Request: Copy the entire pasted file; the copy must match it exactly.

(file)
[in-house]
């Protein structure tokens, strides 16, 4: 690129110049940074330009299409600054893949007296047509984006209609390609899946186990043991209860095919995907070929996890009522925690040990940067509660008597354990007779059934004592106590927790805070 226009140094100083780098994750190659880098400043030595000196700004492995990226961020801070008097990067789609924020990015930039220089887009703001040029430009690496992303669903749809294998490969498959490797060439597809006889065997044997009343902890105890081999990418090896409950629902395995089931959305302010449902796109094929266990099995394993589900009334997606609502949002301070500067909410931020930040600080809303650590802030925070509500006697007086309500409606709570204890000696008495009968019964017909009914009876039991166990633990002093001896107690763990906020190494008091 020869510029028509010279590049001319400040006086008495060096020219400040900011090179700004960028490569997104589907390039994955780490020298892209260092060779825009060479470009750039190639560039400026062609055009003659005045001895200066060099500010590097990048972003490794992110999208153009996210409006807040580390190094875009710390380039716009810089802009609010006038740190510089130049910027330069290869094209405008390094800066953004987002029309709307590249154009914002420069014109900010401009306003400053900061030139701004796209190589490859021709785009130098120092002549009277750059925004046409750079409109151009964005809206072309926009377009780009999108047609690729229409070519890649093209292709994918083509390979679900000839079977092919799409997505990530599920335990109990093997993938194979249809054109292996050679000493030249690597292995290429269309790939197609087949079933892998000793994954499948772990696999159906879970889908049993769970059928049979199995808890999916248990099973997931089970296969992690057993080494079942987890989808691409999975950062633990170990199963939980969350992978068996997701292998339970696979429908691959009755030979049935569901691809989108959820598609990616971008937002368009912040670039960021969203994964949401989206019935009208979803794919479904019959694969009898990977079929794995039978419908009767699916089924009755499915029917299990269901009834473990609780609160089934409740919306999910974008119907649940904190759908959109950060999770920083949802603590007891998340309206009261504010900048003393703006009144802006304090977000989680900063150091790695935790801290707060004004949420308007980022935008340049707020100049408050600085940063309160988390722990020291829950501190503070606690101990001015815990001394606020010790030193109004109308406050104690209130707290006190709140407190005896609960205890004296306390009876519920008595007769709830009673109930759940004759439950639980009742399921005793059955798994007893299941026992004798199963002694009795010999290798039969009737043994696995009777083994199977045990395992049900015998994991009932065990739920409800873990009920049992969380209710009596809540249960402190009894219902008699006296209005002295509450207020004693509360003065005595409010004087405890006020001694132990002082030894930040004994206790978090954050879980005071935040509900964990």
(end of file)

[in-house]
């Protein structure tokens, strides 16, 4: 690129110049940074330009299409600054893949007296047509984006209609390609899946186990043991209860095919995907070929996890009522925690040990940067509660008597354990007779059934004592106590927790805070 226009140094100083780098994750190659880098400043030595000196700004492995990226961020801070008097990067789609924020990015930039220089887009703001040029430009690496992303669903749809294998490969498959490797060439597809006889065997044997009343902890105890081999990418090896409950629902395995089931959305302010449902796109094929266990099995394993589900009334997606609502949002301070500067909410931020930040600080809303650590802030925070509500006697007086309500409606709570204890000696008495009968019964017909009914009876039991166990633990002093001896107690763990906020190494008091 020869510029028509010279590049001319400040006086008495060096020219400040900011090179700004960028490569997104589907390039994955780490020298892209260092060779825009060479470009750039190639560039400026062609055009003659005045001895200066060099500010590097990048972003490794992110999208153009996210409006807040580390190094875009710390380039716009810089802009609010006038740190510089130049910027330069290869094209405008390094800066953004987002029309709307590249154009914002420069014109900010401009306003400053900061030139701004796209190589490859021709785009130098120092002549009277750059925004046409750079409109151009964005809206072309926009377009780009999108047609690729229409070519890649093209292709994918083509390979679900000839079977092919799409997505990530599920335990109990093997993938194979249809054109292996050679000493030249690597292995290429269309790939197609087949079933892998000793994954499948772990696999159906879970889908049993769970059928049979199995808890999916248990099973997931089970296969992690057993080494079942987890989808691409999975950062633990170990199963939980969350992978068996997701292998339970696979429908691959009755030979049935569901691809989108959820598609990616971008937002368009912040670039960021969203994964949401989206019935009208979803794919479904019959694969009898990977079929794995039978419908009767699916089924009755499915029917299990269901009834473990609780609160089934409740919306999910974008119907649940904190759908959109950060999770920083949802603590007891998340309206009261504010900048003393703006009144802006304090977000989680900063150091790695935790801290707060004004949420308007980022935008340049707020100049408050600085940063309160988390722990020291829950501190503070606690101990001015815990001394606020010790030193109004109308406050104690209130707290006190709140407190005896609960205890004296306390009876519920008595007769709830009673109930759940004759439950639980009742399921005793059955798994007893299941026992004798199963002694009795010999290798039969009737043994696995009777083994199977045990395992049900015998994991009932065990739920409800873990009920049992969380209710009596809540249960402190009894219902008699006296209005002295509450207020004693509360003065005595409010004087405890006020001694132990002082030894930040004994206790978090954050879980005071935040509900964990």